Benefits of API Testing in Software Development

Evgeniy Brik

Evgeniy Brik

Head of QA at Andersen

Quality Assurance
Apr 14, 2021
8 minutes to read
  1. What API is
  2. The essence of API testing
  3. The difference between API testing and GUI testing
  4. What API testing services include
  5. <em>Integration testing</em>
  6. <em>Functional testing</em>
  7. <em>Security testing</em>
  8. <em>Load testing</em>
  9. Benefits of API testing
  10. <em>1. Finding bugs at an early stage of software development</em>
  11. <em>2. Effective use of time</em>
  12. <em>4. Non-attachment to programming languages</em>
  13. <em>5. Improved test coverage</em>
  14. The future of automated API testing

Consumer orientation has changed the structure of software. Modern applications are scattered across mobile devices and web browsers, so users can access services anytime and anywhere. In addition, applications are no longer self-contained. They are made up of multiple service components that are linked at runtime. How does an application programming interface, or API, affect the interaction with the end user? And why is API testing becoming a normal practice for IT companies that provide quality assurance services? Let's try to figure it out.

What API is

API is a set of tools, using which one program can exchange data with another. This approach facilitates communication between modules, applications, and back-end systems. API testing helps specialists to promptly know when something goes down and fix the problem before users notice any inconsistency.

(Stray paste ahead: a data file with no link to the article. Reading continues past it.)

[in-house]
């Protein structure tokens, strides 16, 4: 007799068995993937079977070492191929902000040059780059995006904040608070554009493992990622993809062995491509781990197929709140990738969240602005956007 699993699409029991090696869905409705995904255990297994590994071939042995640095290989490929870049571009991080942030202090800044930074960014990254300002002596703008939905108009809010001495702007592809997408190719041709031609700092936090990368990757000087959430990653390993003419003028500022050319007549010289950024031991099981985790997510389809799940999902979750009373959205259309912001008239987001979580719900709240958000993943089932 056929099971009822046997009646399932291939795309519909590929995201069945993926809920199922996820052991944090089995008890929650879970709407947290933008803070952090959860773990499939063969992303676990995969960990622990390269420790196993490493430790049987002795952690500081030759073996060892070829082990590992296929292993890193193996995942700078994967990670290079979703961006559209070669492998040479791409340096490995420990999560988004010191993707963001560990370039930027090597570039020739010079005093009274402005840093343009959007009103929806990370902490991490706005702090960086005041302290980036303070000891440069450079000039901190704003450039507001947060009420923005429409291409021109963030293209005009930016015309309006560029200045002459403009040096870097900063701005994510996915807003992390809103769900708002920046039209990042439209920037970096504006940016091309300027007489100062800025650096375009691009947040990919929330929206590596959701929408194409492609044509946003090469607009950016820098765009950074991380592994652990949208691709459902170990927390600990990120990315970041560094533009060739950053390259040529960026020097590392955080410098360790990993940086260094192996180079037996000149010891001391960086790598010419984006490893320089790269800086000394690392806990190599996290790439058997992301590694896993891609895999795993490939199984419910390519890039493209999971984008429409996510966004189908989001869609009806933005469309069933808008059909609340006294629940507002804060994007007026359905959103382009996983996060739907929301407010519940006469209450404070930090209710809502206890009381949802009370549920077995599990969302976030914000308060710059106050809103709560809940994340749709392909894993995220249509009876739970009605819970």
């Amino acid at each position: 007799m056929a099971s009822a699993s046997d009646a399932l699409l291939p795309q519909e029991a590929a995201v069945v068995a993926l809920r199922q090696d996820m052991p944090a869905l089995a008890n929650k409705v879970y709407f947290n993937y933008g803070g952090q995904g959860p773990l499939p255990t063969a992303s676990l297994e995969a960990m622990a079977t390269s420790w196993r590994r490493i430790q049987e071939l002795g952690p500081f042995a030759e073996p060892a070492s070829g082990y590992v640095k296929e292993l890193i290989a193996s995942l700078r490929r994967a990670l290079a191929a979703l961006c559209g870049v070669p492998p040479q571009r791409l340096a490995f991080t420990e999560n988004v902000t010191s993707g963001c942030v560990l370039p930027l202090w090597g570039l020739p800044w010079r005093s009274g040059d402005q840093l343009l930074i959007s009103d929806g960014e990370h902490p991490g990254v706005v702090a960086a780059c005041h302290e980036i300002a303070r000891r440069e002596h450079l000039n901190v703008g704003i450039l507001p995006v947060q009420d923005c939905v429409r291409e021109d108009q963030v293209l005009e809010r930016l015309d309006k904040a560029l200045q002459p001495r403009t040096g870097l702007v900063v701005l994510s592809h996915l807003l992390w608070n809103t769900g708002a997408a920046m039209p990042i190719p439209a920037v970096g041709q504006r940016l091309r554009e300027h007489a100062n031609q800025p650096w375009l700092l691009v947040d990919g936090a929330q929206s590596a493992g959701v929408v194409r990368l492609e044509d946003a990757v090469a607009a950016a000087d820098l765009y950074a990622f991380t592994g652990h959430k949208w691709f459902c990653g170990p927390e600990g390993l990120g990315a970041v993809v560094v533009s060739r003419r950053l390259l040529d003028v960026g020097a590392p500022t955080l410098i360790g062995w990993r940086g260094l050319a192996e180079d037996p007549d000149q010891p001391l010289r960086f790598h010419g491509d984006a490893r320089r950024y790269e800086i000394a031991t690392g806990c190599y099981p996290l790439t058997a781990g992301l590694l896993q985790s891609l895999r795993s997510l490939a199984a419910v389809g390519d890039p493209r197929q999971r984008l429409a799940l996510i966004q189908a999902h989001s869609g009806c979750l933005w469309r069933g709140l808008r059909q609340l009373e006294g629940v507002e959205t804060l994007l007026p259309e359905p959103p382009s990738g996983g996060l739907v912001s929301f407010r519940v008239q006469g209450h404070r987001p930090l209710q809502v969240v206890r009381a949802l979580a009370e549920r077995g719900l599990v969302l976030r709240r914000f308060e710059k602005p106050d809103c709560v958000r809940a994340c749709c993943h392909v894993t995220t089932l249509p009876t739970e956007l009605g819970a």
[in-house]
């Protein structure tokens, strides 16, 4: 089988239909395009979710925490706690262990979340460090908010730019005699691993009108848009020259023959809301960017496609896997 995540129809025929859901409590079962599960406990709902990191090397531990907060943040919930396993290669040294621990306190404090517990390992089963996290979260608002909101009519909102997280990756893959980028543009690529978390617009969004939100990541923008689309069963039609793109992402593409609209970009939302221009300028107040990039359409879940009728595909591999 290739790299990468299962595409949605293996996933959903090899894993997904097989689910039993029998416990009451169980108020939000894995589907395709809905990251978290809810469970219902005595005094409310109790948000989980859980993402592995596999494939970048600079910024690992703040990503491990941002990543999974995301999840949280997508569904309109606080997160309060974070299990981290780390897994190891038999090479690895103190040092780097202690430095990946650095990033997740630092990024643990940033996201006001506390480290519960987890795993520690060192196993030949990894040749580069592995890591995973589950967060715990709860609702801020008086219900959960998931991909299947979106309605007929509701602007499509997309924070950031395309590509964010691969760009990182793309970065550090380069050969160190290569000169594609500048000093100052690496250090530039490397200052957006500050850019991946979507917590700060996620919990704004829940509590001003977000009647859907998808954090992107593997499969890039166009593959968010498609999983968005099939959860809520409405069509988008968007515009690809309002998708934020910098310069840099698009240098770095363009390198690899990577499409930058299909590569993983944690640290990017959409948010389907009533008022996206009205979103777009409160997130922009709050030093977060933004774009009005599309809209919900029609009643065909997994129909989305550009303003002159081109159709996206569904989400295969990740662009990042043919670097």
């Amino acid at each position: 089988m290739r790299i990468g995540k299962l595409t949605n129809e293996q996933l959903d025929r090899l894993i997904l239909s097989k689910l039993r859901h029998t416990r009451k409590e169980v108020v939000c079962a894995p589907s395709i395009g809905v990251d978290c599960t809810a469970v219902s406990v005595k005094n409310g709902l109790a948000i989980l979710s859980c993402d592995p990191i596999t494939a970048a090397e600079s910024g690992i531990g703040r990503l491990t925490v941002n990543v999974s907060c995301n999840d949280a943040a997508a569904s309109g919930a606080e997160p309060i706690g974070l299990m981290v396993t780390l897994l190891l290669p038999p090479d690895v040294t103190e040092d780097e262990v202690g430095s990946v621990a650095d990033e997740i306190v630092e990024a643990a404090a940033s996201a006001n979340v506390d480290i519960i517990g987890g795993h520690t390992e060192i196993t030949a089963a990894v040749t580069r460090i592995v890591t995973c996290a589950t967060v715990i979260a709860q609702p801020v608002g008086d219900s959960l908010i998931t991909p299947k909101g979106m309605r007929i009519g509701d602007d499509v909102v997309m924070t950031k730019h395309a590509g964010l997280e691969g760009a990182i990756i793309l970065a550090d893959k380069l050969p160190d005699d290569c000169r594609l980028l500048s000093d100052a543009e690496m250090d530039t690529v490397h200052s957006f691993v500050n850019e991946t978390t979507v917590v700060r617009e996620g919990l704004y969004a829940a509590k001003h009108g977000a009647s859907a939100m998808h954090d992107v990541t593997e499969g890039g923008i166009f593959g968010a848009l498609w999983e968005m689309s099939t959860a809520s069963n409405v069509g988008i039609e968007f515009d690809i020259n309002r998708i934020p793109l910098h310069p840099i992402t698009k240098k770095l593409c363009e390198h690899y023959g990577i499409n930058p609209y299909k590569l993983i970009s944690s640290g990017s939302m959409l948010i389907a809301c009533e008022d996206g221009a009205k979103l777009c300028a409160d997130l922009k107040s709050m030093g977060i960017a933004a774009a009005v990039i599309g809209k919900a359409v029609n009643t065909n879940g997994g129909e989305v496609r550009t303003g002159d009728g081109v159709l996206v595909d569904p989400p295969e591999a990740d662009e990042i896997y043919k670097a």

Simplistically, the performance of an API can be compared with taking an order in a cafe. A visitor selects a dish from a menu and sends their request to the kitchen via a server. The server, in turn, gives the task to the chefs and returns to the visitor with a plate of cooked food. Here, the server acts as an API, connecting one program (the visitor) to another (the kitchen).

A typical application has three distinct layers: the presentation (or user interface - UI) layer, the business layer, and the database layer for modeling and managing data. As you can see in the picture below, an API focuses on business logic. alt text An example of APIs in action is booking tickets online using a credit card. The bank provides an API for online transactions that are invoked by the flight booking website. The website sends a request and receives a response. Based on the response - 'Transaction was successful' or 'Unsuccessful transaction attempt' - the ticket is either booked or not. If the bank’s API doesn’t work, users can’t conduct financial transactions, which leads to profit losses and damage to the business’s reputation.

In applications, APIs are typically used to provide continuous communications between various software components, integrating them into a